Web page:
Supramolecular chemistry is a rapidly growing field, which has had remarkable impact on the life sciences on one hand and on materials sciences on the other. In the life sciences, the networks of noncovalent interactions between the constituents of cells, for example, have shifted into the current focus. Self-assembly, templation, self-sorting and multivalent binding all contribute to setting up the extremely complex architecture of a cell. But the same concepts are useful for generating materials with function, when for example the building blocks are programmed appropriately to find their places in a larger, noncovalent architecture. The basis for all these concepts is molecular recognition. Recently, many studies have been devoted to quantifying host–guest interactions, aiming at a more profound understanding of the subtle entropic and enthalpic effects that govern the interactions between host and guest.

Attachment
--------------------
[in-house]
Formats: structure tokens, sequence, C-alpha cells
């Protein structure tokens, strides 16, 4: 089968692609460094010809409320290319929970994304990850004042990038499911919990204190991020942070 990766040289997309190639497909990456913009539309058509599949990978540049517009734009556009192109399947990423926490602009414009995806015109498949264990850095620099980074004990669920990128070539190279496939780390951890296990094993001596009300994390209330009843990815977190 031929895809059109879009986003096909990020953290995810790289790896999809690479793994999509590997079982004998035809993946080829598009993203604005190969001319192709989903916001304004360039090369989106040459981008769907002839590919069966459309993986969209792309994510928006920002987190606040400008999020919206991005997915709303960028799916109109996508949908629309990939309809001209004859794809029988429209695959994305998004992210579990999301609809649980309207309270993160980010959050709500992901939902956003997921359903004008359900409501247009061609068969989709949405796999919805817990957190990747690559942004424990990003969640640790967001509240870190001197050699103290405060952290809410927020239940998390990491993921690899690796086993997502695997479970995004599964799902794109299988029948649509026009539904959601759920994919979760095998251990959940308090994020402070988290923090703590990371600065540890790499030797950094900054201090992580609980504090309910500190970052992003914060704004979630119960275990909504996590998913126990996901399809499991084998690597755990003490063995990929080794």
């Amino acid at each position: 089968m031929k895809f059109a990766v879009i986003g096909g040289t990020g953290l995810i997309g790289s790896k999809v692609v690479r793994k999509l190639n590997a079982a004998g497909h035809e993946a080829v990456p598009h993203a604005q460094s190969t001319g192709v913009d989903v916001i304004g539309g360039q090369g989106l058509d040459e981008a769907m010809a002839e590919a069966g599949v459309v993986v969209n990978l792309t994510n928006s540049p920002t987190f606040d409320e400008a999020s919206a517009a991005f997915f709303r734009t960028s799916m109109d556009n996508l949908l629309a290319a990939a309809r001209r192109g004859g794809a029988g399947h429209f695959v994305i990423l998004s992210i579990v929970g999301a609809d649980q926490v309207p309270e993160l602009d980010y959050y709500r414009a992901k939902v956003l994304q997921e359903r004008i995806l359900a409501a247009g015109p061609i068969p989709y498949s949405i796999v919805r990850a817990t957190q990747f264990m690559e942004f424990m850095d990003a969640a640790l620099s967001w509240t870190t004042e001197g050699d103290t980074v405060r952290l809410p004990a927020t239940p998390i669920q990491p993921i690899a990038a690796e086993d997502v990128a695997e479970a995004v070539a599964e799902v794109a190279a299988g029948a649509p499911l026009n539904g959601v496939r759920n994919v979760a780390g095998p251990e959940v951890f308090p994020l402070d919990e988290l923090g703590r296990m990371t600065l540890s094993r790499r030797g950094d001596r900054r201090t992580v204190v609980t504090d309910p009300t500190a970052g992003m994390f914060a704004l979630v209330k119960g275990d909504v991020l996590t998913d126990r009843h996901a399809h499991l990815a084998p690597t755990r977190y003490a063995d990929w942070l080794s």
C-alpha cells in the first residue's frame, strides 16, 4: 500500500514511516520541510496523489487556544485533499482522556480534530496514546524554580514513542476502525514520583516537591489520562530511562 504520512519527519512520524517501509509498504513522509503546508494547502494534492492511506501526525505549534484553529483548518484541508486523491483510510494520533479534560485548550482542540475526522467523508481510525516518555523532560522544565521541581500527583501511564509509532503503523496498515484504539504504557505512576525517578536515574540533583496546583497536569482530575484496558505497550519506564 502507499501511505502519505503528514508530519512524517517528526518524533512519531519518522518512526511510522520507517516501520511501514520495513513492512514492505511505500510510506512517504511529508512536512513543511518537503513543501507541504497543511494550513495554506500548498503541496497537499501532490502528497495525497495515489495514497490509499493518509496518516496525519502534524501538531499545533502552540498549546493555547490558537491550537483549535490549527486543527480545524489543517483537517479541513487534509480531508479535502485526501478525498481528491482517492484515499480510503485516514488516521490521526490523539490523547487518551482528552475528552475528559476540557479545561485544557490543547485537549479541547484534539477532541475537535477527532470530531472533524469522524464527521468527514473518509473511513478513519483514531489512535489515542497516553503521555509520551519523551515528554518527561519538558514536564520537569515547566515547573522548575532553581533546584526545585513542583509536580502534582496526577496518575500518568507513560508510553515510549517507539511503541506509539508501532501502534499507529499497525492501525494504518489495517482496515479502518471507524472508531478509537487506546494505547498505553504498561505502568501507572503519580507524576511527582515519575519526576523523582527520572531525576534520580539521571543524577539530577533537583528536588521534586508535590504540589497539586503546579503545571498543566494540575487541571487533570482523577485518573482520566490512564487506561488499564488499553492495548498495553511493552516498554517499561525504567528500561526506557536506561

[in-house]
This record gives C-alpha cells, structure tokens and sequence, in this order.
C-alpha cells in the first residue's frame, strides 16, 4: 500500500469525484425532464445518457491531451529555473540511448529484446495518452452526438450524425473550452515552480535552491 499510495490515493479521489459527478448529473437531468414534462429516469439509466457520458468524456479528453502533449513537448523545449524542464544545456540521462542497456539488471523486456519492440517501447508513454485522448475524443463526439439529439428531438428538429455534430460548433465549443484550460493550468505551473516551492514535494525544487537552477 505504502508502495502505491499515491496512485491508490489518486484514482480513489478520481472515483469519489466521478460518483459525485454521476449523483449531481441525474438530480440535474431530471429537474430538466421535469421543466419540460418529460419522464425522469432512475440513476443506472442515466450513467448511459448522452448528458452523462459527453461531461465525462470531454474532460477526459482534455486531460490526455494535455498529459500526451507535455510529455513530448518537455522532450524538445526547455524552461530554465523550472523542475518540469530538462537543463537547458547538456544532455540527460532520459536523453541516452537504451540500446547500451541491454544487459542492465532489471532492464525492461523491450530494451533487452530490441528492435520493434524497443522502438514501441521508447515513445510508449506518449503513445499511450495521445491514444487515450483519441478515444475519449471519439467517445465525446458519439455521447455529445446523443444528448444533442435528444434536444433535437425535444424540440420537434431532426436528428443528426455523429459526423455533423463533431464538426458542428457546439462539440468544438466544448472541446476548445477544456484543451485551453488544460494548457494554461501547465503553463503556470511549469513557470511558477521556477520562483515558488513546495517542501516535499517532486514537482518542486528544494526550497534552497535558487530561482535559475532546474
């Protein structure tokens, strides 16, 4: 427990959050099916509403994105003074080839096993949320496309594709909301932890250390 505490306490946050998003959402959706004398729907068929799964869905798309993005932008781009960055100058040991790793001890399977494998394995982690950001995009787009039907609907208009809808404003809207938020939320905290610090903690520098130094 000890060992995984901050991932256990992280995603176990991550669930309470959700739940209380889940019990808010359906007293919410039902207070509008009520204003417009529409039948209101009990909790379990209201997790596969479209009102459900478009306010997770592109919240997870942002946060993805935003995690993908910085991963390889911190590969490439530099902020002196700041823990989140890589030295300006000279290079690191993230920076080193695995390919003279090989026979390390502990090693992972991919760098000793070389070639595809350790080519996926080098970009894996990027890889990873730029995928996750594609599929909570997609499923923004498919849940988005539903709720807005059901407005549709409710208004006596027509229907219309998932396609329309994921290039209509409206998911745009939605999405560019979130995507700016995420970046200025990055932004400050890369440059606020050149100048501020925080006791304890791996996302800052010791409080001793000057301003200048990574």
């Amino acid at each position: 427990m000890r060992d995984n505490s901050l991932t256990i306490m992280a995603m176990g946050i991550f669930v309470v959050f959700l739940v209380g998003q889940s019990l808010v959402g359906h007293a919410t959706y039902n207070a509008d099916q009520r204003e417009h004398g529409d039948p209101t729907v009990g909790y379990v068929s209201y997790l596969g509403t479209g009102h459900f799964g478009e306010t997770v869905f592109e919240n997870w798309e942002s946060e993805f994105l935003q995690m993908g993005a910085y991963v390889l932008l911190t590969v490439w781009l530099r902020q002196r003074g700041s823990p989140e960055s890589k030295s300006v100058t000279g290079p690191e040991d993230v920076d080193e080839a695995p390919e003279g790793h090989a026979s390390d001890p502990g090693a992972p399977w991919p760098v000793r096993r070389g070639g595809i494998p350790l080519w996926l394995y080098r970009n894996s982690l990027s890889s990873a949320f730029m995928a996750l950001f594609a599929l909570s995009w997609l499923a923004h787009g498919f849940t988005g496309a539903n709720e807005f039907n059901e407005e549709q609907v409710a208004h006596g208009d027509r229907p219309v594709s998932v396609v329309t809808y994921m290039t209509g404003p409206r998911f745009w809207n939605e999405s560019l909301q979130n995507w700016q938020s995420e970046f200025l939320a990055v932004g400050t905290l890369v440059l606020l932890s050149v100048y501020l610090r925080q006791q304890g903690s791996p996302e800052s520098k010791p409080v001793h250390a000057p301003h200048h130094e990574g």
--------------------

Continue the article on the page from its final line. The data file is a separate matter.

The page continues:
A first Thematic Series devoted to supramolecular chemistry was assembled about two years ago and published by the Beilstein Journal of Organic Chemistry . This first series of articles had quite a broad scope ranging from encapsulation and carbohydrate, peptide, anion and ammonium ion binding, through chiral recognition, the formation of pseudorotaxanes and template effects, all the way to allosteric binding to synthetic receptors, crystallographic studies of halogen bonding and the use of polymers for protein binding.
The second series again has a broad scope, as you will discover in the coming months as the series develops. With the second Thematic Series on supramolecular chemistry, we wish to contribute to the endeavor to investigate noncovalently bound complexes and aggregates of every possible kind, thus highlighting the importance of the above-mentioned concepts.
With the now well-known Thematic Series, the Beilstein Journal of Organic Chemistry provides an excellent platform for this aim, in particular since it is a true open access journal.
I would like to thank warmly all authors who have accepted the invitation to contribute to this series and sincerely hope that the readers will enjoy reading the articles that are published within this Thematic Series.
Christoph A. Schalley
Berlin, October 2011